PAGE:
A prosecutor’s plot helped police arrest a man accused of molesting an underage girl, but his tactic — using his own daughter, a minor, to lure the suspect — might land the lawyer in hot water.

Ali Mohammad Lajmiri, 76, of San Jose, is in custody on charges of molesting a 13-year-old girl, according to the San Jose Police Department. He is facing three felony counts of lewd and lascivious acts on a minor under 14, a felony count of lewd or lascivious acts on a child by force, violence, duress and fear, and a felony charge of false imprisonment, according to court documents.

Lajmiri had allegedly approached the girl on five occasions between Aug. 1 and Sept. 30 to talk about her dog on a local trail, but the last three encounters turned into Lajmiri inappropriately touching the teen, according to police.

The girl encountered Lajmiri on her evening dog walks on the trail, according to her statement to police. Lajmiri’s interactions with the girl allegedly progressed from him talking to her about her dog to the septuagenarian inappropriately touching her, according to police reports.

The father, a working prosecutor whose identity is being withheld to protect his daughter’s anonymity, could face legal consequences, the Mercury News reported.

The father, his wife and the teen started scoping out Lajmiri multiple times after the girl disclosed to her doctor in an October physical that she had been sexually assaulted, according to police records. A police investigation launched the next day.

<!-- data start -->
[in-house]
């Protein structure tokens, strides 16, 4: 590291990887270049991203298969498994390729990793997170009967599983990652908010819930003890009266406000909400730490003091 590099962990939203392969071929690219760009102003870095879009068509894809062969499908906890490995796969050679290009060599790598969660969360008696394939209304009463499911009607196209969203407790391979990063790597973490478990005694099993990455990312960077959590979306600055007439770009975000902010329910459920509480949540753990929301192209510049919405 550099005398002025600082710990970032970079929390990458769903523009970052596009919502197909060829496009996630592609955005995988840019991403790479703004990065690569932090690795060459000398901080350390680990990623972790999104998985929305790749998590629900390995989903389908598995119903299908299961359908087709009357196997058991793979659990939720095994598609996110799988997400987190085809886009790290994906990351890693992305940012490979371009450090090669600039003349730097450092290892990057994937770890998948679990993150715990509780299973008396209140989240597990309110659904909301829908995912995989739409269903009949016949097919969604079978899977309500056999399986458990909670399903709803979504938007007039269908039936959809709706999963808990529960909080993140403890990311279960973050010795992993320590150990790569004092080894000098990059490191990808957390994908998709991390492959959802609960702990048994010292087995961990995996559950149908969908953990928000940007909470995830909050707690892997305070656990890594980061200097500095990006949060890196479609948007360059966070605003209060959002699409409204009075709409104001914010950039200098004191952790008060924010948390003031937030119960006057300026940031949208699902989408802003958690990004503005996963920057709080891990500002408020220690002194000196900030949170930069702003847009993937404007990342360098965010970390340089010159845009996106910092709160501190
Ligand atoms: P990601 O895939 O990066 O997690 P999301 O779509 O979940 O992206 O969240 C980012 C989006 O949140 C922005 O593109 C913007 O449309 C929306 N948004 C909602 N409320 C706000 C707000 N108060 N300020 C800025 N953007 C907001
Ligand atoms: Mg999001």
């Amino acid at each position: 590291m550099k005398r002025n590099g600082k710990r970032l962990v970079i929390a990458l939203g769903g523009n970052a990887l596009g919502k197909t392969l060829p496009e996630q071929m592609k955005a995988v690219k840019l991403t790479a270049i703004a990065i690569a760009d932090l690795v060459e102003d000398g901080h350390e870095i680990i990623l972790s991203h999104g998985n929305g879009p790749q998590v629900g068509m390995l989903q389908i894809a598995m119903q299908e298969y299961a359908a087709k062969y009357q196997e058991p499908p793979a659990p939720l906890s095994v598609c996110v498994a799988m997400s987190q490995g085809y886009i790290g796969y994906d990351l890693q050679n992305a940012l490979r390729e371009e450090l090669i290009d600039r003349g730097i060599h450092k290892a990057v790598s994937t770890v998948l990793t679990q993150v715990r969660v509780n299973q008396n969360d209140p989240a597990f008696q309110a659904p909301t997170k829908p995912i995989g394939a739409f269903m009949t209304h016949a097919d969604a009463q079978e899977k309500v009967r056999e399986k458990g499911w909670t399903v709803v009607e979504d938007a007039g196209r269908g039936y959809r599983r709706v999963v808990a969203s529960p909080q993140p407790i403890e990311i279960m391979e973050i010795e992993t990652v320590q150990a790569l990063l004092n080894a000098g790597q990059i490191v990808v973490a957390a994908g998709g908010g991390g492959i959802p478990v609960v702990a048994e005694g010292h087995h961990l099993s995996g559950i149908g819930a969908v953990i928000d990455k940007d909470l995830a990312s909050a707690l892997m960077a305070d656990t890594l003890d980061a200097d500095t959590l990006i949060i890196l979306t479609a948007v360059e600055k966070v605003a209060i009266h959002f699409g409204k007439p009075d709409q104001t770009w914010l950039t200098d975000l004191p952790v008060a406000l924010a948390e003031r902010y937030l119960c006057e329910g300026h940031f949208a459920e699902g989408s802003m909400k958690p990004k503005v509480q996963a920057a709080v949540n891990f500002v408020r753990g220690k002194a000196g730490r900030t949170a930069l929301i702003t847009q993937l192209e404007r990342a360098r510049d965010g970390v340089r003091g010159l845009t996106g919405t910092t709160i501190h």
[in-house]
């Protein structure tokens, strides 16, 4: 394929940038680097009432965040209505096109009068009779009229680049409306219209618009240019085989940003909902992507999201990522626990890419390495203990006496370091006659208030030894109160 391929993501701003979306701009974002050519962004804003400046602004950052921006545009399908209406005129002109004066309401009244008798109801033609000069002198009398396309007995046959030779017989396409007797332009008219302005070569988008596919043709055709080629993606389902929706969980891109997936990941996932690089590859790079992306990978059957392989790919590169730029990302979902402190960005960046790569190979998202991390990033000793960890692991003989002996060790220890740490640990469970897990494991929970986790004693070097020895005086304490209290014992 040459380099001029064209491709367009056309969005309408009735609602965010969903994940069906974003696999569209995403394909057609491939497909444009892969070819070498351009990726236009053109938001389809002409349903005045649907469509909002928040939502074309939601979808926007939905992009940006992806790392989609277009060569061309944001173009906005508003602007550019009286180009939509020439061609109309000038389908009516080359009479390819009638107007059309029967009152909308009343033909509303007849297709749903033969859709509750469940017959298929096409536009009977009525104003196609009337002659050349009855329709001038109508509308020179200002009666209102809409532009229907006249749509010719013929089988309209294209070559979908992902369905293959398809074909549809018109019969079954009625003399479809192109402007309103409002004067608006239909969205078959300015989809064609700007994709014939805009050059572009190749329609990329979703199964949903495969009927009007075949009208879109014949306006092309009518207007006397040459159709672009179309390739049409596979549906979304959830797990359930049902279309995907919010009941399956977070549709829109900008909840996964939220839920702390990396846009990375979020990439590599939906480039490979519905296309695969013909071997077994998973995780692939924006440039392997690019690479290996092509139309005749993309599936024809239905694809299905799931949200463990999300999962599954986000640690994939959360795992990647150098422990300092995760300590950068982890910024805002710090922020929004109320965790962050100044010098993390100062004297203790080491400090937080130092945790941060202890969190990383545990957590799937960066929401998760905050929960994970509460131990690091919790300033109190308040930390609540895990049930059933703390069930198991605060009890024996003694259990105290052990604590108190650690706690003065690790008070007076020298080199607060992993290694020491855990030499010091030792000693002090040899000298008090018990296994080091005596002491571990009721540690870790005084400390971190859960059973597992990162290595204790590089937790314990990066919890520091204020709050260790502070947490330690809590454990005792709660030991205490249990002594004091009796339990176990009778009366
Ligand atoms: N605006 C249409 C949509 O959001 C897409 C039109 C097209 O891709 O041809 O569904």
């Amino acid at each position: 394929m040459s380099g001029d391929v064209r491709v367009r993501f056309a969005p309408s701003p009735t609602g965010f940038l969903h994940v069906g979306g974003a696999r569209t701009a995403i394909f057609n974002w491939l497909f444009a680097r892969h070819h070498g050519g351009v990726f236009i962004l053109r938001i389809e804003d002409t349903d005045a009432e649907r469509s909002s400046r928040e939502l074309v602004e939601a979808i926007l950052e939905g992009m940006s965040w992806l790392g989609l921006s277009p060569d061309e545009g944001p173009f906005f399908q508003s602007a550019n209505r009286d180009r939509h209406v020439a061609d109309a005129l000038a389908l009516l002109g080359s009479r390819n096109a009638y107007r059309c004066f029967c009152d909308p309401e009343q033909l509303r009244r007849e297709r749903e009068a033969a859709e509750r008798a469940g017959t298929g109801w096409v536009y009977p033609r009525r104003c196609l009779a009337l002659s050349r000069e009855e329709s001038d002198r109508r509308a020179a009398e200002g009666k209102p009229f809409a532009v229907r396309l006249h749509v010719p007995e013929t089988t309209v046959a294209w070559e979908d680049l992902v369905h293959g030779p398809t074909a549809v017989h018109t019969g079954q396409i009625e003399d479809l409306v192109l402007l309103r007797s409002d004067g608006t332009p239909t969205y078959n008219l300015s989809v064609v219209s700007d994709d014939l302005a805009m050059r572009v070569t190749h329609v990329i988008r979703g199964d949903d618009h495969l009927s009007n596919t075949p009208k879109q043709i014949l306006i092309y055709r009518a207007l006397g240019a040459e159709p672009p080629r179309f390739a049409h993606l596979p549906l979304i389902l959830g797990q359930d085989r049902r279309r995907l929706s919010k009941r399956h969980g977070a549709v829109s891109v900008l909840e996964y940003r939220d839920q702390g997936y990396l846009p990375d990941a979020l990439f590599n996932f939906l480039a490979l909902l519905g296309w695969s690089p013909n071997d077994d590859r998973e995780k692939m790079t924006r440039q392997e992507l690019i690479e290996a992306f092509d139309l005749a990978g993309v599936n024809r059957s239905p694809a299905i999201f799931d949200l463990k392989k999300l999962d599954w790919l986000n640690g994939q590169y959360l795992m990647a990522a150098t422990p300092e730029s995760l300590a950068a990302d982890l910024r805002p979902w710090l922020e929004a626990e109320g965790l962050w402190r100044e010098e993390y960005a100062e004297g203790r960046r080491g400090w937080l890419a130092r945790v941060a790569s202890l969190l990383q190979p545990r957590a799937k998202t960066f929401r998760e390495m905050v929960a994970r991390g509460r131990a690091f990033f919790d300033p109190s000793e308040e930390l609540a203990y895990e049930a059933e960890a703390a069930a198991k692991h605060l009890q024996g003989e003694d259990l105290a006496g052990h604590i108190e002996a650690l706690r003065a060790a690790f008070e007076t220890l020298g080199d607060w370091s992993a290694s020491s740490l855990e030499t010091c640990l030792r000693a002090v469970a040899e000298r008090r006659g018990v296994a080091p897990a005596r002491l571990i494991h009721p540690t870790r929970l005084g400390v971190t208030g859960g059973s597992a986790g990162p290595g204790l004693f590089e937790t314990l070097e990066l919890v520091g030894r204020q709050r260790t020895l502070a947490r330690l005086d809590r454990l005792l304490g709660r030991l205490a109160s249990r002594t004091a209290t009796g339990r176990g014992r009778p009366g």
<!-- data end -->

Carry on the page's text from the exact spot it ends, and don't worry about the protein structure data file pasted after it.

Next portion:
An October police description of the assailant depicted him as being between 5-foot-6 and 5-foot-10 with “balding white hair” and yellow, crooked teeth.

In the father’s statement to police, he said he and his daughter had determined the area where they would most likely run into Lajmiri.

The plan was for the teen to walk back and forth on the trail as they stayed connected to one another with phones and ear buds, something they had already practiced several times before, according to the police report. The father recorded on his cellphone the assault that led to Lajmiri’s arrest.

Part of the plan included instructing the teen to allow Lajmiri to touch her if she ran into him but to back away if he touched her breasts or between her legs, according to court records.

In the first week of November, the girl’s father took a photograph of Lajmiri wearing gray sweatpants and a green Windbreaker and sent it to his wife, who showed the picture to their daughter, according to the police report. She said the man in the photo looked like the man who assaulted her, the report said.

On Nov. 4, the girl’s father contacted authorities again about a possible sighting of Lajmiri. While driving with her mother, the daughter had pointed out a person whom she thought was her assailant. The mother parked her vehicle, got out and followed Lajmiri to his home, according to court and public records.

Police set up surveillance that day but did not arrest Lajmiri.

In a police review of the father’s video, Lajmiri can be seen wearing the same gray and green outfit, placing his arm around the teen’s waist, sitting very close to her on a bench and pulling her back down on the bench by the waist, according to police documentation.